iPhone Organization 2018
I’ve been using an iPhone SE for the last seven months, and in that time I’ve never really organized the apps. My previous phone, the iPhone 6, only had 16gb of storage, so I was always pretty conscious of what could and couldn’t live on it. But the SE has a lot more space, so I generally just downloaded whatever I wanted and didn’t care much for clutter. Search worked okay, but it was mostly just many pages of little icons that only vaguely seemed related to one another.
I toyed with just putting everything in folders and giving them names, but I found this arduous and confusing. Also, many apps defied categories. Try to do this, and five minutes in you’ll find yourself with an app that simply has no home among other apps.
Why Organize a Phone?
What’s the point of an organized phone anyway? Who cares if it takes an extra second to find an app? So, that’s one. Efficiency is nice. But mostly, I wanted to think of my phone as doing what it’s best at, and leaving other things to different devices.
I thought about it, and came up with a short list of things my iPhone SE does really well:
- Quick replies
- Taking photos and sharing them
- Music + Podcasts
- Quick Access to Data(OneNote, Scrivener)
- Health + Activity Tracking
- Wallet Apps
Then, I thought about the things I had apps for, but the iPhone SE really isn’t very good at:
- Watching streaming video for more than a few minutes
- Editing Photos
- Reading anything longer than a tweet
- Longform writing
- Really, doing anything for more than a minute.
After I put these down, I had a realization. The iPhone isn’t really meant to be used for more than 60 seconds at a time. Not only that, I should think about the iPhone as a tool for capturing and quickly sharing text and photos as quickly as possible, and then spending more time with that data on my PC.
You can use the iPhone has your only computer. But I don’t. It’s one of four computers I own, if I count my TV and my Kobo as computers. But since I have them, watching video on a TV is better than the iPhone, and reading articles and books are better on the Kobo than on the iPhone. And my Surface is where I’m most comfortable writing and planning. But the iPhone is often where I discover this content and have ideas, so what I should use it for is quickly pushing this content to the right place.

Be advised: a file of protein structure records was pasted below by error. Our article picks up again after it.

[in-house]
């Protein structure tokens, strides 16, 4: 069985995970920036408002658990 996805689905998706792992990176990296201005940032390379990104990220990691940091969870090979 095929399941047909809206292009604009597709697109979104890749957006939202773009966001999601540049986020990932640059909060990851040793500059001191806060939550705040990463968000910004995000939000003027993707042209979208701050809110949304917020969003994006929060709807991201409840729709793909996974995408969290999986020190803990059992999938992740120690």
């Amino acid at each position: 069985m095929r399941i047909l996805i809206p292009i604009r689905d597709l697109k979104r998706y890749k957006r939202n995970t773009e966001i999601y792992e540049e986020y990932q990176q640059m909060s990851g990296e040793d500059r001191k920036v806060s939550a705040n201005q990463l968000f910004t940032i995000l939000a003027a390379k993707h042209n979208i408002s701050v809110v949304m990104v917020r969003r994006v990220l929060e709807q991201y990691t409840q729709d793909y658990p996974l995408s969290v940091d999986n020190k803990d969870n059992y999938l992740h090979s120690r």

So with this as the reason for an organization, I went about cleaning things up.
Apps I deleted
- Streaks - I love streaks, but it’s just one too many things. I’ve got room for one “everyday ritual” app and Productive has just stuck a little better with me.
- Byword - I like Byword, but I ran into a couple of frustrating syncing moments, and Files/Drafts does the job pretty much just as well anyway.
- Most games. I’ve kept Pokemon Go and HQ Trivia, because those simply can’t be played anywhere else. But most other games I played could be played on a PC or on Switch.
- IMDB. I think I opened it once in the last year?
- Video streaming apps like Netflix. I’m not watching these on my phone. I’m watching them on TV. But I kept Youtube, because I like to add/delete things from “Watch Later” and that just doesn’t work well on a TV.
- Documents 5 - A great app with one great secret purpose: downloading Youtube videos to watch offline. If you want that, it’s indispensable. But I don’t, so it’s gone.
- Upwork. Even if I do go back to this, it only barely works on the phone.
- Last Time - Basically it’s a reminder app to tell you when you last did a thing. I gave it a shot but just didn’t use it much after the first week. And that was four months ago.
- NextDraft - It’s a great newsletter service but is better suited to reading on a bigger screen.
- Twitter - no good has come of this.
With that all gone, I set about organizing what apps were left into folders that kept a certain context. Now, I’d tried folders before, but this time, I wanted to organize it by time of day, and where I am.
Here’s my organization scheme, built both into folders and in Launch Center Pro.
- Drafts 5
- Launch Center Pro
- Safari (for quick googles)
The rest are in folders in roughly this order:
- Carrot Weather
- Day One
- Sleep Cycle
- Pokemon GO
- Google Maps
- Facebook Messages
- Microsoft Teams
- Google Hangouts
Taking photos and sharing them
- Motion Stills
- Day One
- Pocket (this is how I get articles from the web to my Kobo)
- Nike Training
- RBC Mobile
- PC Optimum
- Freedom Mobile
- Wallet App
But for how long?
I wanted to spend some actual time doing this specifically so that can be the last time I do it, at least for a while. New devices bring different layouts so it’s probably not something I can avoid, but I’m glad I went through this. It already feels a lot less like just a random grouping of ideas and a pointed tool that can help me get my ideas down and quickly sent to the right places.